Ronald Reagan Biography

Ronald Wilson Reagan was the 40th President of the United States and the Governor of California. This biography provides detailed information on his childhood, life, political career & timeline.

Ronald Reagan
Quick Facts

Birthday: February 6, 1911

Nationality: American

Famous: Quotes By Ronald Reagan Presidents

Died At Age: 93

Sun Sign: Aquarius

Also Known As: Ronald Wilson Reagan

Born in: Tampico

Famous as: 40th President of the United States

political ideology: Democratic (1962), Republican (1962–2004)


Spouse/Ex-: Jane Wyman (1940–1949), Nancy Davis (1952–2004)

father: Jack Reagan

mother: Nelle (Wilson) Reagan

siblings: Neil (1908–1996)

children: Christine Reagan, Maureen Reagan, Michael Reagan (adopted), Patti Davis, Ron Reagan

Died on: June 5, 2004

place of death: Bel-Air

U.S. State: Illinois

Ideology: Republicans

More Facts

education: Eureka College (1932), Dixon High School

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Turn the pages of history in the American politics and you are sure to find a name that changed the political and economic condition of the country for a glorious future. Ronald Reagan served as the 33rd Governor of California, an office which he served for two consecutive terms before being appointed as the 40th President of the United States of America in 1980, a position he held until January 1989. However, a peep into the life of this iconic personality leaves one perplexed watching the stark opposition between his early and later life. It is interesting to note that before taking a plunge into politics and pursuing a substantial career in the same, Reagan was in the field of entertainment and served as the radio sports announcer and later on as an actor. He even took to playing the host for several television series and held the chair of the President for Screen Actors Guild.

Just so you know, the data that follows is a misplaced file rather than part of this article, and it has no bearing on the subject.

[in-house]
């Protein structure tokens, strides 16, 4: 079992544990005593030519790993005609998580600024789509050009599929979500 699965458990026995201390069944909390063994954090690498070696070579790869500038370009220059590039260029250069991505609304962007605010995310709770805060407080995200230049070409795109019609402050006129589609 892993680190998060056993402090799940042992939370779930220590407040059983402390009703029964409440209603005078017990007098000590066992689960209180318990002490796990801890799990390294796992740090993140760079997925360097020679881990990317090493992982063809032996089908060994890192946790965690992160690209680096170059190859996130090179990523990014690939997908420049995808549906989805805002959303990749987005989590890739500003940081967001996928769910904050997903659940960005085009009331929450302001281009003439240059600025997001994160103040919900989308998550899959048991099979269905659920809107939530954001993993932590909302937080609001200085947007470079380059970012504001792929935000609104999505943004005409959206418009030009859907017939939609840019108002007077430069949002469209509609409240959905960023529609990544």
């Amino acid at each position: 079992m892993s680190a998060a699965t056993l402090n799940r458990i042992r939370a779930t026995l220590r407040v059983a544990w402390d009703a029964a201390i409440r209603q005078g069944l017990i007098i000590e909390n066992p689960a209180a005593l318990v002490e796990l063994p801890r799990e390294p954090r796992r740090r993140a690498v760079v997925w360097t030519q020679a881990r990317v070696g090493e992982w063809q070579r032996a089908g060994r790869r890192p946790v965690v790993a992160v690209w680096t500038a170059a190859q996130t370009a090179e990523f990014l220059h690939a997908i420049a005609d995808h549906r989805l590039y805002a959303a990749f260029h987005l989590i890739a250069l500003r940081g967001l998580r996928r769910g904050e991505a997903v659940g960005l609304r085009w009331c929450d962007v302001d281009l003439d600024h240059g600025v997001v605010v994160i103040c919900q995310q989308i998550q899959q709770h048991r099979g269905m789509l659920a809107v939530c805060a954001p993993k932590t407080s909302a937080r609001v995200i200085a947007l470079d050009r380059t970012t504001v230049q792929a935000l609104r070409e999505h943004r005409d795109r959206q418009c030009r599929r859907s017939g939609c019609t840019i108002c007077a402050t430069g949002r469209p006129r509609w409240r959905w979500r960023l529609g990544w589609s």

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Ronald Reagan
Childhood & Early Life
  • Ronald Reagan was born to John Edward ‘Jack’ Reagan and Nellie Wilson Reagan in Tampico, Illinois. He had an elder brother Neil. Fondly called ‘Dutch’, thanks to his Dutchman-like appearance and haircut, the nickname stayed with him throughout youth.